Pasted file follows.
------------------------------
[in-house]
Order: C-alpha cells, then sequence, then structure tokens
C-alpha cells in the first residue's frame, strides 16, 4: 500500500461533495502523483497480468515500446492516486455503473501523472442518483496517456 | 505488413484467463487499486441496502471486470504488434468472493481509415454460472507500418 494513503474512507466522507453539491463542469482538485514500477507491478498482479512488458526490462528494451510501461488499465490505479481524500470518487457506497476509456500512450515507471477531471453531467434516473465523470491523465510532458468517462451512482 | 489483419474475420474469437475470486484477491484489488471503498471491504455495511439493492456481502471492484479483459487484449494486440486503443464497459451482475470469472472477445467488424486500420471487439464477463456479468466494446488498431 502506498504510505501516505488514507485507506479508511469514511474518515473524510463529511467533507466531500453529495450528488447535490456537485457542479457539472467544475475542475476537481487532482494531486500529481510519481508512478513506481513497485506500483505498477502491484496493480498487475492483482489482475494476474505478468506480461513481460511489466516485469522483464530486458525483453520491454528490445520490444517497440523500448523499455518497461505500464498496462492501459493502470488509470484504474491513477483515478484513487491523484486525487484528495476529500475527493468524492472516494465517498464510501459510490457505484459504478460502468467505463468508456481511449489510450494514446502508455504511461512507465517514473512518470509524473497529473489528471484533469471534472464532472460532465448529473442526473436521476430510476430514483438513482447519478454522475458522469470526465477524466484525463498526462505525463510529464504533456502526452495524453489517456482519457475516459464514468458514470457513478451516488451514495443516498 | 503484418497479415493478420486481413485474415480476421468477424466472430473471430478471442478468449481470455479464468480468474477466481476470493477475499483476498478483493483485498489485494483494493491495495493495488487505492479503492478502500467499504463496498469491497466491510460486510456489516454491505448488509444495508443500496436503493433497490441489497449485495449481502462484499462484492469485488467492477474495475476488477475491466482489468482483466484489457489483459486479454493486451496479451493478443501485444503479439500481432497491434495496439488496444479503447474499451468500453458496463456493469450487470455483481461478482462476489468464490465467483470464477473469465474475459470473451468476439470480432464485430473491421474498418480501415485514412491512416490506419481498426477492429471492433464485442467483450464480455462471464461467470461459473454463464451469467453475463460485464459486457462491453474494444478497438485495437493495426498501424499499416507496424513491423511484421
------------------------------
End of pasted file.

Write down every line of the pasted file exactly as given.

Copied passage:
[in-house]
Order: C-alpha cells, then sequence, then structure tokens
C-alpha cells in the first residue's frame, strides 16, 4: 500500500461533495502523483497480468515500446492516486455503473501523472442518483496517456 | 505488413484467463487499486441496502471486470504488434468472493481509415454460472507500418 494513503474512507466522507453539491463542469482538485514500477507491478498482479512488458526490462528494451510501461488499465490505479481524500470518487457506497476509456500512450515507471477531471453531467434516473465523470491523465510532458468517462451512482 | 489483419474475420474469437475470486484477491484489488471503498471491504455495511439493492456481502471492484479483459487484449494486440486503443464497459451482475470469472472477445467488424486500420471487439464477463456479468466494446488498431 502506498504510505501516505488514507485507506479508511469514511474518515473524510463529511467533507466531500453529495450528488447535490456537485457542479457539472467544475475542475476537481487532482494531486500529481510519481508512478513506481513497485506500483505498477502491484496493480498487475492483482489482475494476474505478468506480461513481460511489466516485469522483464530486458525483453520491454528490445520490444517497440523500448523499455518497461505500464498496462492501459493502470488509470484504474491513477483515478484513487491523484486525487484528495476529500475527493468524492472516494465517498464510501459510490457505484459504478460502468467505463468508456481511449489510450494514446502508455504511461512507465517514473512518470509524473497529473489528471484533469471534472464532472460532465448529473442526473436521476430510476430514483438513482447519478454522475458522469470526465477524466484525463498526462505525463510529464504533456502526452495524453489517456482519457475516459464514468458514470457513478451516488451514495443516498 | 503484418497479415493478420486481413485474415480476421468477424466472430473471430478471442478468449481470455479464468480468474477466481476470493477475499483476498478483493483485498489485494483494493491495495493495488487505492479503492478502500467499504463496498469491497466491510460486510456489516454491505448488509444495508443500496436503493433497490441489497449485495449481502462484499462484492469485488467492477474495475476488477475491466482489468482483466484489457489483459486479454493486451496479451493478443501485444503479439500481432497491434495496439488496444479503447474499451468500453458496463456493469450487470455483481461478482462476489468464490465467483470464477473469465474475459470473451468476439470480432464485430473491421474498418480501415485514412491512416490506419481498426477492429471492433464485442467483450464480455462471464461467470461459473454463464451469467453475463460485464459486457462491453474494444478497438485495437493495426498501424499499416507496424513491423511484421